It is important to always return the handle to neutral after use.

    I've got a craftsman that I've had since the eighties also. I haven't used it this century tho........[img]/w3tcompact/icons/laugh.gif[/img]

  8. #8
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    Default Re: Torque Wrench

    <font color=blue>I've got a craftsman that I've had since the eighties also. I haven't used it this century tho......</font color=blue>

    Ouch. That hurts. I've been dating everything lately as 2001. I'm doing my best to hold back the years.

    Chuck

  9. #9
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    Default Re: Torque Wrench

    Craftsman has both the beam type and click type. The one you are asking about is a click type. Sears did have a click type that has a numerical readout rather than a micrometer type for setting the torque. It was pretty neat--that may be what they still sell. It is a click type. There is another type that has a large dial with a following needle for showing max torque reached--it does not click and I have never seen one in a Sears catalog, all the pro tool companies like Snapon and Proto have them. Really, if this is a rarely used tool for you the Sears will be fine, if you want a fine tool that will be around for generations get a Snapon. J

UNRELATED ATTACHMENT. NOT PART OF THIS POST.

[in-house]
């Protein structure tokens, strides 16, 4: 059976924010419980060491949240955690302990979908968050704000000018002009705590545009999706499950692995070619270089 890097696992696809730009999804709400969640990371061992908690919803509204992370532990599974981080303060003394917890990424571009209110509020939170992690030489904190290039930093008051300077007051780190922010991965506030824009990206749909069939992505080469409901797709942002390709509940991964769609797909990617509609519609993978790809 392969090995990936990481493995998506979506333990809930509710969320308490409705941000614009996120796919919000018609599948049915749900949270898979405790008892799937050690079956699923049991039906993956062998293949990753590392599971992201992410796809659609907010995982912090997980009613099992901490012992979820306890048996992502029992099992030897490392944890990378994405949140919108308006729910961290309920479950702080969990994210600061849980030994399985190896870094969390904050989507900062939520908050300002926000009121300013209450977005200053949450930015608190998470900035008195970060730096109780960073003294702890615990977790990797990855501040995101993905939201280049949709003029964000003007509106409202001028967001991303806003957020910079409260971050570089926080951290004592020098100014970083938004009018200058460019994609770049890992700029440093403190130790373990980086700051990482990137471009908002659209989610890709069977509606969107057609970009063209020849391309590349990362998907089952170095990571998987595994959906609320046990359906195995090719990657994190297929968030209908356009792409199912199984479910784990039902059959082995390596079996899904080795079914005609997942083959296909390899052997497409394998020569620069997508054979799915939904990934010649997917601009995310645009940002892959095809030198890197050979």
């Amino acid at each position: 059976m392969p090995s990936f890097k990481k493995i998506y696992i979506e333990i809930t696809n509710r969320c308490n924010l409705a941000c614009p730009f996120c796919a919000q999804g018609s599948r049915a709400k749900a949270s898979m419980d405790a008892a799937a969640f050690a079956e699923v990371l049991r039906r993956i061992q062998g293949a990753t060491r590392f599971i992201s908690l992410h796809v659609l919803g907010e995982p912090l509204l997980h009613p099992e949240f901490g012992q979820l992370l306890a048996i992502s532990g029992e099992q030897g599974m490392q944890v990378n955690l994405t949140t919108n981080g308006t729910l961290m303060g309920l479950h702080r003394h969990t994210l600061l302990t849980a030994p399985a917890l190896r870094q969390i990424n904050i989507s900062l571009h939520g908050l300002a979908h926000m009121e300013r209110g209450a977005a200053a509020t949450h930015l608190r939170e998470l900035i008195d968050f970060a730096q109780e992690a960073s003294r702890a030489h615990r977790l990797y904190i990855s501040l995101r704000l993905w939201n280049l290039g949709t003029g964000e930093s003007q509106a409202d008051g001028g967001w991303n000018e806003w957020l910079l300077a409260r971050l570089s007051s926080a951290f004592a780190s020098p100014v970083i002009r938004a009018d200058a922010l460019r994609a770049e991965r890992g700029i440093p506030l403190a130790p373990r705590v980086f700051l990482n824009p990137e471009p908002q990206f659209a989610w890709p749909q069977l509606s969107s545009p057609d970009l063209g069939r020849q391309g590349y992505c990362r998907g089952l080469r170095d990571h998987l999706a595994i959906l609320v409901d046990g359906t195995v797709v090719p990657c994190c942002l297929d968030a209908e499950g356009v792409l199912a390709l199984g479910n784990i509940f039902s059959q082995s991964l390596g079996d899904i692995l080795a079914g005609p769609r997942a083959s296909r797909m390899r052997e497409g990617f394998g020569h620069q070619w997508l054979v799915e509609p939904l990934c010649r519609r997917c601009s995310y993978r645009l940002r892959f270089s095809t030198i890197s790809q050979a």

10. #10
    Super Star Member RoyJackson's Avatar
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    Default Re: Torque Wrench

    "There is another type that has a large dial with a following needle for showing max torque reached..."

    That type is called a <font color=red>Dial Indicator</font color=red> torque wrench. I've used them..but never cared for 'em. They can be fussy in a real world environment. Also, as the <font color=blue>Deflecting Beam</font color=blue> torque wrenches, you've got to try to read the torque.
    The micrometer setting type is just so much easier to use.